When not name-dropping Ava DuVernay or hooking up ramshackle sound-systems to blast Kendrick Lamar‘s “DNA” in the park, the denizens of Issa Rae‘s Los Angeles in Insecure often indulge in one particular race-driven period melodrama on TV. In the show, Regina Hall plays a slave who carries on an illicit affair with her master (Scott Foley). In one scene, they plan a clandestine rendezvous; in another, she is getting scolded for learning how to read by the lady of the house. It’s tawdry, obvious, manipulative, and clearly very popular.
The show is a reflection of black narratives in popular media, most pointedly the fact that the issue of dealing with race is often used as window dressing to spruce up tired, familiar soap-opera conflicts. In the brief clips we see of Hall and Foley’s show, sex and restrained self-improvement becomes the most potent aspects of the drama with the uglier side of the Antebellum days and the realities of being black spelled out in big, rote terms without nuance or a sense of inner life for the characters involved. Rae fixes that last bit for her series, showcasing a range of experiences, opinions, and sublime, quiet moments of reflection, but doesn’t look so inward as to not be funny or know the power of a thoughtful climactic pay-off. One can see as much Girls or Queen Sugar in Insecure as one can see Living Single or Laverne & Shirley.
This is not meant as a knock. One of Insecure‘s greatest charms is that there is a familiarity to the material, a sense that Rae and co-creator Larry Wilmore, he of the sadly defunct Nightly Show, have a vast knowledge of romantic comedies, sitcoms, and the joys and perils of courtship. Toward the beginning of the second season, there is a familiar montage of awkward dates, followed by quite a lot of time devoted to Issa’s rocky relationship with her on-again-off-again boyfriend Lawrence (Jay Ellis). There’s even a trying-on-dresses montage before a doomed party and a classic too-perfect date between Issa’s best friend, Molly (Yvonne Orji), and a handsome marketing guru, played by Sterling K. Brown.
All of this is done with the customary wit that has quickly become synonymous with both Rae and Willmore, and there’s a shared emphasis on linking the humor to the present. At a gallery opening, Rae raps into the bathroom mirror to expel some shock over finding out Lawrence is seeing Tasha (Dominique Perry), just before breaking down and obsessing over her Instagram feed. “She looks like she’s working at the pyramid tonight,” one of Issa’s friends comments, distorting an empathetic Frank Ocean line into a cold, unwarranted judgement of her appearance. And yet, neither Perry nor Rae allow Tasha to be dismissed as a cypher without feelings conjured just to help move along the narrative, and her interactions with Lawrence range from thrillingly lustful to alarmingly domestic to genuinely moving.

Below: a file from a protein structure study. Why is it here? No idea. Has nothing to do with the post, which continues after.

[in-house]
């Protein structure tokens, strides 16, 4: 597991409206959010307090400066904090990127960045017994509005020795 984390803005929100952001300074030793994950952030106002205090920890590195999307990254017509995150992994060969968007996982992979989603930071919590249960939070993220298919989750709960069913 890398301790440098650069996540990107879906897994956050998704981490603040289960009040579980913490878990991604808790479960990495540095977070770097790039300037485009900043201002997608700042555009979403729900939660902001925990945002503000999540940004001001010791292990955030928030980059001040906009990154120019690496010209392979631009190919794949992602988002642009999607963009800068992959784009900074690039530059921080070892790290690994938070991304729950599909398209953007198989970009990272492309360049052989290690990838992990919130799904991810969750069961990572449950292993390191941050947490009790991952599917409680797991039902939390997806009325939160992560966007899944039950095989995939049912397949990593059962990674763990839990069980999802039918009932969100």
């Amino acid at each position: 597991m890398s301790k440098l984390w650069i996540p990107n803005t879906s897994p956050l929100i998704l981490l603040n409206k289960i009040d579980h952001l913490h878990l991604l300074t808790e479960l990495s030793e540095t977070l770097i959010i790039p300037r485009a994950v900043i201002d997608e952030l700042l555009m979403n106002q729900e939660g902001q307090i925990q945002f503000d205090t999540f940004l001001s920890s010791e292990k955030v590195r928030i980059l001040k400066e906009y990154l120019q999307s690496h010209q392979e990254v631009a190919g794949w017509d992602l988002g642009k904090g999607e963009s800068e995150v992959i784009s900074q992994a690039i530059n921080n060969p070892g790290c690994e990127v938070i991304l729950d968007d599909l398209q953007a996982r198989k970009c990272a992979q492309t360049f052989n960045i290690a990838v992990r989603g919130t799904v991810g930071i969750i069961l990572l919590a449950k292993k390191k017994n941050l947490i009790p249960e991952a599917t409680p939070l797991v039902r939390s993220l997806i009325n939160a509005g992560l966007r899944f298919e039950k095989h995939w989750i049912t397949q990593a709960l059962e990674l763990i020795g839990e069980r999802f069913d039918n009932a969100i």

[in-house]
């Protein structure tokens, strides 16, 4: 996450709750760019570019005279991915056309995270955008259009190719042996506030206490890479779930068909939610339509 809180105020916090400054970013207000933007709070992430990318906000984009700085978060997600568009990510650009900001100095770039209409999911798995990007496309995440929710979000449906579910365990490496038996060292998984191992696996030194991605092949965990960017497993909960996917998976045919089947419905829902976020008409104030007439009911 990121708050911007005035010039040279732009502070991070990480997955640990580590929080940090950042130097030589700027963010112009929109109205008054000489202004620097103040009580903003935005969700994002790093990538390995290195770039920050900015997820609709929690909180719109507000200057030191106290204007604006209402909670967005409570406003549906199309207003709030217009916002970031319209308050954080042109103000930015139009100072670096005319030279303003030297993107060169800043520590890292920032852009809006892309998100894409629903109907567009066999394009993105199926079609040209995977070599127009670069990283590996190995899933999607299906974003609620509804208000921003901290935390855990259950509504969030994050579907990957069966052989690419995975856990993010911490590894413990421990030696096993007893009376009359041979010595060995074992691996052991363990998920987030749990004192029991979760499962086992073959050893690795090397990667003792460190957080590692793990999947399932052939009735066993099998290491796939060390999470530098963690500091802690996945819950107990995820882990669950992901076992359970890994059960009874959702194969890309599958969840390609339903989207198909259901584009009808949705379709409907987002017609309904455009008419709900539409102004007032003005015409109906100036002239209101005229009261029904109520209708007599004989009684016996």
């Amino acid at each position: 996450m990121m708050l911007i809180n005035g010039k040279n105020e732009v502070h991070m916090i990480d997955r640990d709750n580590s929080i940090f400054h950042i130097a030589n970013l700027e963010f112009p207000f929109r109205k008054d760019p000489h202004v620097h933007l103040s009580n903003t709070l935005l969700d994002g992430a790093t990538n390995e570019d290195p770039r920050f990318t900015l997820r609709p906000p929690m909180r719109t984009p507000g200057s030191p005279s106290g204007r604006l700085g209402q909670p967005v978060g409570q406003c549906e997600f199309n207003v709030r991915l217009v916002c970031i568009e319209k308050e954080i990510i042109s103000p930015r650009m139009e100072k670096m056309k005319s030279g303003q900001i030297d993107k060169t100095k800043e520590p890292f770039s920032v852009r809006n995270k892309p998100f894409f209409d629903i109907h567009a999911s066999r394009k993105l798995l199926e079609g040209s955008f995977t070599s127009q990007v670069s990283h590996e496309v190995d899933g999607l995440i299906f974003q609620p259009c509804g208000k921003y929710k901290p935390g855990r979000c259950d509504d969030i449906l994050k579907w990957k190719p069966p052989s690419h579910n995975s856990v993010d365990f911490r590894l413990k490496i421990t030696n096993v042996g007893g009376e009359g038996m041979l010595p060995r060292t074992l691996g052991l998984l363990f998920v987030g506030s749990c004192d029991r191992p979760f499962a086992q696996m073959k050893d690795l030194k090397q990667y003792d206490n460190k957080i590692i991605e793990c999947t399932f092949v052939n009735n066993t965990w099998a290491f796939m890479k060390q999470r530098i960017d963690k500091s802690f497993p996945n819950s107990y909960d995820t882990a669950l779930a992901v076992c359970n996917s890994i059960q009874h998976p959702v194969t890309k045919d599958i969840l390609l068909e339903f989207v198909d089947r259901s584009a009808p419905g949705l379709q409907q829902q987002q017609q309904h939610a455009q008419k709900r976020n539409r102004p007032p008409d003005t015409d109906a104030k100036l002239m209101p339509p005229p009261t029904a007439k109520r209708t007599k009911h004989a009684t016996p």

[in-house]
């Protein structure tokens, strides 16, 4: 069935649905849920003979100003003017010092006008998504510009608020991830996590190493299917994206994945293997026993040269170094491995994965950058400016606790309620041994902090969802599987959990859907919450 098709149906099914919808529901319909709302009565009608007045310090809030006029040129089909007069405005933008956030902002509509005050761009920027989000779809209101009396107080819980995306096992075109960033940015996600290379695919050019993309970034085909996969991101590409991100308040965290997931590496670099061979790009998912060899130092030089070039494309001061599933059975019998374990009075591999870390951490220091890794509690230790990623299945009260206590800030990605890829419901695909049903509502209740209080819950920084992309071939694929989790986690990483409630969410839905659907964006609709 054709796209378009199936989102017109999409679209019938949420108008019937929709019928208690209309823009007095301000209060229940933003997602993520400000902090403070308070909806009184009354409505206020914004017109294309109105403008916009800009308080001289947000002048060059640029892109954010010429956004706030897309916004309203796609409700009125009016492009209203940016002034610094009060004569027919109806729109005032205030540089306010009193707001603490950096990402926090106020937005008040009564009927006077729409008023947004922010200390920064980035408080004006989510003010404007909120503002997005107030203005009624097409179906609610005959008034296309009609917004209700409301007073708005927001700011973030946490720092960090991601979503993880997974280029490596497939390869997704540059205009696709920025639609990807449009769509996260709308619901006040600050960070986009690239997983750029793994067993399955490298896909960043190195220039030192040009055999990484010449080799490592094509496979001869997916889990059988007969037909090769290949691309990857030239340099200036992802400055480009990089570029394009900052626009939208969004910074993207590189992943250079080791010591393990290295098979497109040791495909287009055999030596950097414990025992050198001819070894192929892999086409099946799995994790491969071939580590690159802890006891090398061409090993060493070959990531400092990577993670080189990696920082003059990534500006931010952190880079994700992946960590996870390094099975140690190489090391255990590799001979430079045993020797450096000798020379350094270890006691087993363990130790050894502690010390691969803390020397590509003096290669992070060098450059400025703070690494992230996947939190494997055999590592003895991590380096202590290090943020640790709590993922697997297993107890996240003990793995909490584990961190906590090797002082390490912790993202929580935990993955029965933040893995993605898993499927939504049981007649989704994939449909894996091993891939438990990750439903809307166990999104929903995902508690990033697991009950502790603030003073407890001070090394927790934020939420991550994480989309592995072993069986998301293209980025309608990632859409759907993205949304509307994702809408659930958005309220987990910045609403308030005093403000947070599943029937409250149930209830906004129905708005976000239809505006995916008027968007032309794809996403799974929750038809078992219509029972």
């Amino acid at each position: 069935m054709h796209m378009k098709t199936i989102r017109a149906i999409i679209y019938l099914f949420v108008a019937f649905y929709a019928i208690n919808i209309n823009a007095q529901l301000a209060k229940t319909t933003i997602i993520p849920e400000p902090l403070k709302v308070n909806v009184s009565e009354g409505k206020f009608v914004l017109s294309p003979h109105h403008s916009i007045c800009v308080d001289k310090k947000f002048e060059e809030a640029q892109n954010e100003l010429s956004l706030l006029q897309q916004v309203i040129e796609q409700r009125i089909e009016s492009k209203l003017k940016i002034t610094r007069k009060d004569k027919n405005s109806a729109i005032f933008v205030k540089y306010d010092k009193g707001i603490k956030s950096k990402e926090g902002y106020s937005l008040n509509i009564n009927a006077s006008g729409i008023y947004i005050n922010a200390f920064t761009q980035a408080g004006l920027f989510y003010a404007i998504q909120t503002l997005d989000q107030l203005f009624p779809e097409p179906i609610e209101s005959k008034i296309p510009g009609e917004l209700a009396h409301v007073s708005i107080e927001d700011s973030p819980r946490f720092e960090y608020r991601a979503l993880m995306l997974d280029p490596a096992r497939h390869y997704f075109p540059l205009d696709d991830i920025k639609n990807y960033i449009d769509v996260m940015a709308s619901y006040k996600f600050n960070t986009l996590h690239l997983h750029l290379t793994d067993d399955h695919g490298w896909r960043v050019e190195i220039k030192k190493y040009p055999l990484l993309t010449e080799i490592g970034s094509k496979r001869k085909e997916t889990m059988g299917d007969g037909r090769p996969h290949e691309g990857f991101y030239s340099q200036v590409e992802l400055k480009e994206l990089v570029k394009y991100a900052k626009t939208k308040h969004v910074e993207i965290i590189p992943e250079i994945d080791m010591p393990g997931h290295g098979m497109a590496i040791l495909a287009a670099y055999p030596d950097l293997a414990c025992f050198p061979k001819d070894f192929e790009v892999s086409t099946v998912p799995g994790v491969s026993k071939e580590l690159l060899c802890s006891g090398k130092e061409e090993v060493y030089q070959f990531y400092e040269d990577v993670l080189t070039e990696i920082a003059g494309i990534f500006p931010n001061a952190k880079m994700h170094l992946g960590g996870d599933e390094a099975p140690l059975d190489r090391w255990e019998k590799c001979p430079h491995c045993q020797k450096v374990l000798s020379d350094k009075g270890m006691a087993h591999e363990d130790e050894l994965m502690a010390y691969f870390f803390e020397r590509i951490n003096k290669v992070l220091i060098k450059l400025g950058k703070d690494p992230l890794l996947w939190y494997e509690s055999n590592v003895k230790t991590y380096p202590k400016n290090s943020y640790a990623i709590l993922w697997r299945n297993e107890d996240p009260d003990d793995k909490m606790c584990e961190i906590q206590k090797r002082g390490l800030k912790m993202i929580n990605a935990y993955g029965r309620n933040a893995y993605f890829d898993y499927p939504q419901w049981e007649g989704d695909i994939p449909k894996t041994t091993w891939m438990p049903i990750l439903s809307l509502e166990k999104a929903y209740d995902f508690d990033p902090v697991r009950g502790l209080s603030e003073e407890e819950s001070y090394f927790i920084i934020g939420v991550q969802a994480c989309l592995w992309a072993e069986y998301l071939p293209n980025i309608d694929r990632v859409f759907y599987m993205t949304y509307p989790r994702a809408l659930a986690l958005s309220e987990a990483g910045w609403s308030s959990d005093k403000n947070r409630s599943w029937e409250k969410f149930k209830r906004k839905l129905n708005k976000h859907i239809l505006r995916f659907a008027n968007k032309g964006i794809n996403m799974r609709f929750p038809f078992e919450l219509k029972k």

For all the guffaws Rae, Willmore, and their creative team score here, and there are plenty to be had, their belief in romantic comedies reaches back toward its origins in the comedies of Preston Sturges, Ernst Lubitsch, Leo McCarey, and Howard Hawks, to when comedies were rife with modern societal issues. One can still see this in a scant examples of modern comedies – The Big Sick comes to mind – but it flows regularly in Rae’s series. The dreaded gig economy, finding and supporting your communities, the regular complications and false starts in non-profit work, black promotion at classically white offices, and, yes, even the President are studied within the confrontations and confessions that Rae lays out.
In one storyline, Frieda (Lisa Joyce), Issa’s partner at We Got Y’all, begins to feel uncomfortable with the level of racism expressed by an otherwise friendly principal at a school, an issue which Issa shows only a passing concern toward. The principal goes as far as to half-jokingly show support for Trump’s border wall. It’s too good to spoil just how knotty this gets but confrontational yet mindful set-ups like this yield some of the show’s most rousing scenes and unexpected insights into political correctness, bigotry, and the limitations of righteousness in Insecure. Similarly, the second season’s deliberate focus on finding and keeping up with work that is fulfilling without being too morally compromising gives potent stakes to Issa, Molly, and Lawrence’s lives, and Rae rightly makes the connection between professional and social frustrations or faults palpably clear.
Visually, Rae and her directors continue to hone a cozy, intimate view of the various neighborhoods of Los Angeles, and the hazy yet picturesque veneers perfectly fits the worldview of a generation that starts and maintains a great deal of their most intimate relationships through texts, DMs, and picture posts. Rae isn’t amazed by and dependent on the new world of technology the way that Aziz Ansari is in his excellent Master of None; she’s already over their deflated promise. Unlike so many sitcoms that wait months to confront popular culture trends, Insecure is alive and engaged in the time after Tinder was new and fun, when you realize that bad luck in love and dreaded dry spells are often caused from within and politics are unbearably personal. It also happens to be a show that most fans of Living Single or Laverne & Shirley would probably love.
Insecure airs on HBO on Sunday nights at 10 p.m. starting July 23rd.